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Temperature and Density

Reading: Ch. 2 sections 7 - 8 Homework:
 
2.7, questions 72, 74, 76, 78*, 82*
2.8, questions 86, 90, 92*, 94*, 96, 100*
 

* = ‘important’ homework question

Temperature

Background: There are three temperature scales in common use today . Can
you name them?

How were the end points of the two ‘metric’ scales defined? In other words,
what natural conditions define these respective temperature values ?

The Centigrade and Kelvin
Scales
The Centigrade scale compared to the
state
of H2O

Converting between Degrees Celsius and Kelvin

Task: By looking at the above graph , describe how the °C and K scales are
related. What do they have in common ? What is different ?

 
Simply add 273.15 to ANY temp. quoted in °C to obtain
the equivalent K value

OR

Simply subtract 273.15 from ANY temp. quoted in K to
obtain the equivalent °C value

Examples:

1. What is 50°C in Kelvin?

2. What is 200 K in Celsius?

Comparing the Fahrenheit , Kelvin and Celsius Temperature Scales

Discussion: We saw that the end points for the °C scale corresponded to
specific ‘natural’ temperatures – the same is true for the °F scale. What
‘natural’ temperatures do you think 0 °F and 100 °F correspond to in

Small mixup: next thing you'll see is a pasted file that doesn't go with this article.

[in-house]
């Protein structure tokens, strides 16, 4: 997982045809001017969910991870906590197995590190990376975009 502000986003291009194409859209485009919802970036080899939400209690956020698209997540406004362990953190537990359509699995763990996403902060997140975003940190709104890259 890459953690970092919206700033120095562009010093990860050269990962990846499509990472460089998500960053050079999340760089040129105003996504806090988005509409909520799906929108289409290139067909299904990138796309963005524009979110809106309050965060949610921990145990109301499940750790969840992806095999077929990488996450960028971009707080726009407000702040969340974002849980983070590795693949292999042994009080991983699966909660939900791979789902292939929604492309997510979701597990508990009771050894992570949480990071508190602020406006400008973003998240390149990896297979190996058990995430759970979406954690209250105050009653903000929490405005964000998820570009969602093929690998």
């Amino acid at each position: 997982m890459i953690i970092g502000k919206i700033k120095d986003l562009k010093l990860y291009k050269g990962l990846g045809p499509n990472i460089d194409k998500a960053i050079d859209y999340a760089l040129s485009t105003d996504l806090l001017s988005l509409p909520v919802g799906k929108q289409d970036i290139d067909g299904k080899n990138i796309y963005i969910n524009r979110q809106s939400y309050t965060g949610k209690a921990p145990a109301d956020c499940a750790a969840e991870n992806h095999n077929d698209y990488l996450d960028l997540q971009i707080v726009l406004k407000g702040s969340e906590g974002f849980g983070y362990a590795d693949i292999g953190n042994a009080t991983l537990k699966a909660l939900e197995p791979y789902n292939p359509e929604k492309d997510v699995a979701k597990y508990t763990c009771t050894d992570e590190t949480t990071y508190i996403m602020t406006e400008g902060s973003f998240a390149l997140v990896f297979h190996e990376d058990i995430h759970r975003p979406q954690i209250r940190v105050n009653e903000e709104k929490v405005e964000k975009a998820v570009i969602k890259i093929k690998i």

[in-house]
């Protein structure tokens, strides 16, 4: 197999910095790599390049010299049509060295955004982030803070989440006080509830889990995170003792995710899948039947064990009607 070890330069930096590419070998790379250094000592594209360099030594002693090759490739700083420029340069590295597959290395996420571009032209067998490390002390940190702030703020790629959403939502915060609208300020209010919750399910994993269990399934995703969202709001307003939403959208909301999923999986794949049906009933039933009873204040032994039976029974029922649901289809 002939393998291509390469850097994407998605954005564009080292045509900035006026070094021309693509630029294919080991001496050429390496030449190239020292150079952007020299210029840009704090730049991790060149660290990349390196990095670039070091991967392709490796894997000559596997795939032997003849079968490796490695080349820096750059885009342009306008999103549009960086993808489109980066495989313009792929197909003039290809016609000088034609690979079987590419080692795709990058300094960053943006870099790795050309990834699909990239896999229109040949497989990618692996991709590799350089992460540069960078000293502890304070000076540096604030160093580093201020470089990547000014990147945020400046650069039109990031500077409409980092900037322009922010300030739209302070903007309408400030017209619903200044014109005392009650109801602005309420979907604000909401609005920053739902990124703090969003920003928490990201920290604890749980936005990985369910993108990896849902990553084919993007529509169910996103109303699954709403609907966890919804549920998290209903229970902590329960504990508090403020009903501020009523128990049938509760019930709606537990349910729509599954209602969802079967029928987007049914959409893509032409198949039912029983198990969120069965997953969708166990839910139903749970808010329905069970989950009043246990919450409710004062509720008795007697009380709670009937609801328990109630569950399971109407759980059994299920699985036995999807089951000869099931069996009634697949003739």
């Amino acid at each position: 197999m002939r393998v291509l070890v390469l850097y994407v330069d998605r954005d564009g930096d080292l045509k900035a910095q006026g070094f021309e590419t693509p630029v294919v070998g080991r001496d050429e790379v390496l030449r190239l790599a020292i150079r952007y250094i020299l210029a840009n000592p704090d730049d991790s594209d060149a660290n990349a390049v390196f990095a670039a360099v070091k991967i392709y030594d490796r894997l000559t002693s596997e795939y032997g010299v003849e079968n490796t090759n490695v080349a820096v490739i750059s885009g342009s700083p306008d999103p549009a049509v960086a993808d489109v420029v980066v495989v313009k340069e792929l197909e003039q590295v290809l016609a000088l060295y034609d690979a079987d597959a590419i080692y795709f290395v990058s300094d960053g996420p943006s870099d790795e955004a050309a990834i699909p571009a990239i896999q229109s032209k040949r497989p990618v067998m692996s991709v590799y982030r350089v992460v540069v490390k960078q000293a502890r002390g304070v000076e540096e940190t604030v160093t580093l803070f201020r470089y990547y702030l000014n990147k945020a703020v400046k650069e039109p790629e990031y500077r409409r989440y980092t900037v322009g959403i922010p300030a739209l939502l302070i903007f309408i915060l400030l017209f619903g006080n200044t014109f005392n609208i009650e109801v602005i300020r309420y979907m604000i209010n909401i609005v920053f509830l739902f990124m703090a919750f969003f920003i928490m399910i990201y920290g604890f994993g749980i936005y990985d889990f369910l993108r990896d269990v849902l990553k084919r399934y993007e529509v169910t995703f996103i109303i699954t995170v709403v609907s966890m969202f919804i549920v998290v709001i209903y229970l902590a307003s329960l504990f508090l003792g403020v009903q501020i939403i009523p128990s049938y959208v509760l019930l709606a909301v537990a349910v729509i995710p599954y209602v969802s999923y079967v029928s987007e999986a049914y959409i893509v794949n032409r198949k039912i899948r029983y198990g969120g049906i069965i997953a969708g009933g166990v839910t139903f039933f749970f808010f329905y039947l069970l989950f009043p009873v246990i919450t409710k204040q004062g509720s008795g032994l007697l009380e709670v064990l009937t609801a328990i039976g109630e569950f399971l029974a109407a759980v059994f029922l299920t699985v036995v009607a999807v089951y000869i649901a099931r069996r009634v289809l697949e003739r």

nature. How about 212 °F and 32 °F?


“You want to put
what, where?!..”

Diagram: Fahrenheit, Celsius and Kelvin thermometers side by side.

Question: What is the obvious error in the above diagram?
 

Task: By looking at the previous diagram , or the slide provided, describe
how the °C and °F scales are related. What do they have in common? What
is different ?

The two basic differences between the °C and °F scales
allow for equations relating them (conversion equations)
to be constructed:

For converting °C to °F:

For converting °F to °C:

Question: What is 90 °F in °C and in Kelvin?

Ask me about the extra credit temperature….

Temperature Ranges

Discussion: If something is boiling, is it necessarily ‘hot’?
If it is frozen, is it necessarily ‘cold’?
 

Task: View and make brief notes on the ‘temperature scale’ slide. Think of
the ‘hottest’ and ‘coldest’ things you come into contact with on a daily basis
– where do they fit into the ‘bigger picture’?

Density

NOTE: THE FOLLOWING IS A REVIEW OF THE MATERIAL YOU
WILL LEARN DURING LAB #2.

Review: How was the property of density defined during a previous lecture?

Density:
 

Where: ‘amount of matter’ = _______________

Discussion: What is the S.I. unit of density? Is this a convenient unit?

=> Density =
__________________________________

Question: What are the two ‘convenient’ derived S.I. units of density used
by chemists?

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